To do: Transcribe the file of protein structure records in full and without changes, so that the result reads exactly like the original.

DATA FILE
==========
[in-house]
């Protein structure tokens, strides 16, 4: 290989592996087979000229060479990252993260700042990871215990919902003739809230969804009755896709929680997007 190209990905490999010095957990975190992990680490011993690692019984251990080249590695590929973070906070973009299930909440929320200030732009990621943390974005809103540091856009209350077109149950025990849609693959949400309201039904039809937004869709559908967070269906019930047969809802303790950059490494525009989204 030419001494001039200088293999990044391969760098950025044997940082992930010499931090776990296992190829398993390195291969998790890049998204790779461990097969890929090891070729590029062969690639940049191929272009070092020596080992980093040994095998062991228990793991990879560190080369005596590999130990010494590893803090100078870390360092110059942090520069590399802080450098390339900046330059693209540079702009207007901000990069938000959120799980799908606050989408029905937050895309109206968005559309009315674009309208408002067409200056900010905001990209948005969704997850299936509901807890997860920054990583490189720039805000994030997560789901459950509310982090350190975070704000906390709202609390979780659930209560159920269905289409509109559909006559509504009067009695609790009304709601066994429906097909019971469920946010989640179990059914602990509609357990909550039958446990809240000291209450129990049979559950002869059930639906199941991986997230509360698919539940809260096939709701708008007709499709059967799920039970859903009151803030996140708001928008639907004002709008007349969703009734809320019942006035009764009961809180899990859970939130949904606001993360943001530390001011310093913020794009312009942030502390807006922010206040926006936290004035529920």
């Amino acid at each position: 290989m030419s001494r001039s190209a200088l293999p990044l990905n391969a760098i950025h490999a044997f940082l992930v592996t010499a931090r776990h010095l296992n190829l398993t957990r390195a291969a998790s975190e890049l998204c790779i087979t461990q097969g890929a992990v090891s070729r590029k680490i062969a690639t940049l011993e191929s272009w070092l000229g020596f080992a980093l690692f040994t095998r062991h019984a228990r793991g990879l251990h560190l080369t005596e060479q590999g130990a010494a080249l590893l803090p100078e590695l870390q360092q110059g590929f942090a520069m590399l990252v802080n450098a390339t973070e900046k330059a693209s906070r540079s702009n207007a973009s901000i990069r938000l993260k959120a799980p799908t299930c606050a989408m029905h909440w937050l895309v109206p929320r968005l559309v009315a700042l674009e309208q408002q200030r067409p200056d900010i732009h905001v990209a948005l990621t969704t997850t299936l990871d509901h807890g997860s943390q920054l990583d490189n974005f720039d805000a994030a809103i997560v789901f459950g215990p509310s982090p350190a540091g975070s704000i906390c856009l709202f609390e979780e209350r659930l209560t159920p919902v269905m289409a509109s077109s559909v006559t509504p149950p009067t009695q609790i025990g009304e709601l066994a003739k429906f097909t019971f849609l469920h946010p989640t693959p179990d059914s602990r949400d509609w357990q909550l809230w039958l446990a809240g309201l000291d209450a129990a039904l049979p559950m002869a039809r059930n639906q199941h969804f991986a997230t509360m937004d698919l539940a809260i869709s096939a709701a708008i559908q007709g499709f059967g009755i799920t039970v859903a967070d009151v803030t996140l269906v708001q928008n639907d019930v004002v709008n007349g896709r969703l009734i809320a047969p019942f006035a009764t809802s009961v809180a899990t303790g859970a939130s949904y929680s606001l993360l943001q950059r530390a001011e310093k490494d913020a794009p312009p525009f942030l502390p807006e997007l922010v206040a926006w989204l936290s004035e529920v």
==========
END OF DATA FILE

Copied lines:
[in-house]
């Protein structure tokens, strides 16, 4: 290989592996087979000229060479990252993260700042990871215990919902003739809230969804009755896709929680997007 190209990905490999010095957990975190992990680490011993690692019984251990080249590695590929973070906070973009299930909440929320200030732009990621943390974005809103540091856009209350077109149950025990849609693959949400309201039904039809937004869709559908967070269906019930047969809802303790950059490494525009989204 030419001494001039200088293999990044391969760098950025044997940082992930010499931090776990296992190829398993390195291969998790890049998204790779461990097969890929090891070729590029062969690639940049191929272009070092020596080992980093040994095998062991228990793991990879560190080369005596590999130990010494590893803090100078870390360092110059942090520069590399802080450098390339900046330059693209540079702009207007901000990069938000959120799980799908606050989408029905937050895309109206968005559309009315674009309208408002067409200056900010905001990209948005969704997850299936509901807890997860920054990583490189720039805000994030997560789901459950509310982090350190975070704000906390709202609390979780659930209560159920269905289409509109559909006559509504009067009695609790009304709601066994429906097909019971469920946010989640179990059914602990509609357990909550039958446990809240000291209450129990049979559950002869059930639906199941991986997230509360698919539940809260096939709701708008007709499709059967799920039970859903009151803030996140708001928008639907004002709008007349969703009734809320019942006035009764009961809180899990859970939130949904606001993360943001530390001011310093913020794009312009942030502390807006922010206040926006936290004035529920």
């Amino acid at each position: 290989m030419s001494r001039s190209a200088l293999p990044l990905n391969a760098i950025h490999a044997f940082l992930v592996t010499a931090r776990h010095l296992n190829l398993t957990r390195a291969a998790s975190e890049l998204c790779i087979t461990q097969g890929a992990v090891s070729r590029k680490i062969a690639t940049l011993e191929s272009w070092l000229g020596f080992a980093l690692f040994t095998r062991h019984a228990r793991g990879l251990h560190l080369t005596e060479q590999g130990a010494a080249l590893l803090p100078e590695l870390q360092q110059g590929f942090a520069m590399l990252v802080n450098a390339t973070e900046k330059a693209s906070r540079s702009n207007a973009s901000i990069r938000l993260k959120a799980p799908t299930c606050a989408m029905h909440w937050l895309v109206p929320r968005l559309v009315a700042l674009e309208q408002q200030r067409p200056d900010i732009h905001v990209a948005l990621t969704t997850t299936l990871d509901h807890g997860s943390q920054l990583d490189n974005f720039d805000a994030a809103i997560v789901f459950g215990p509310s982090p350190a540091g975070s704000i906390c856009l709202f609390e979780e209350r659930l209560t159920p919902v269905m289409a509109s077109s559909v006559t509504p149950p009067t009695q609790i025990g009304e709601l066994a003739k429906f097909t019971f849609l469920h946010p989640t693959p179990d059914s602990r949400d509609w357990q909550l809230w039958l446990a809240g309201l000291d209450a129990a039904l049979p559950m002869a039809r059930n639906q199941h969804f991986a997230t509360m937004d698919l539940a809260i869709s096939a709701a708008i559908q007709g499709f059967g009755i799920t039970v859903a967070d009151v803030t996140l269906v708001q928008n639907d019930v004002v709008n007349g896709r969703l009734i809320a047969p019942f006035a009764t809802s009961v809180a899990t303790g859970a939130s949904y929680s606001l993360l943001q950059r530390a001011e310093k490494d913020a794009p312009p525009f942030l502390p807006e997007l922010v206040a926006w989204l936290s004035e529920v």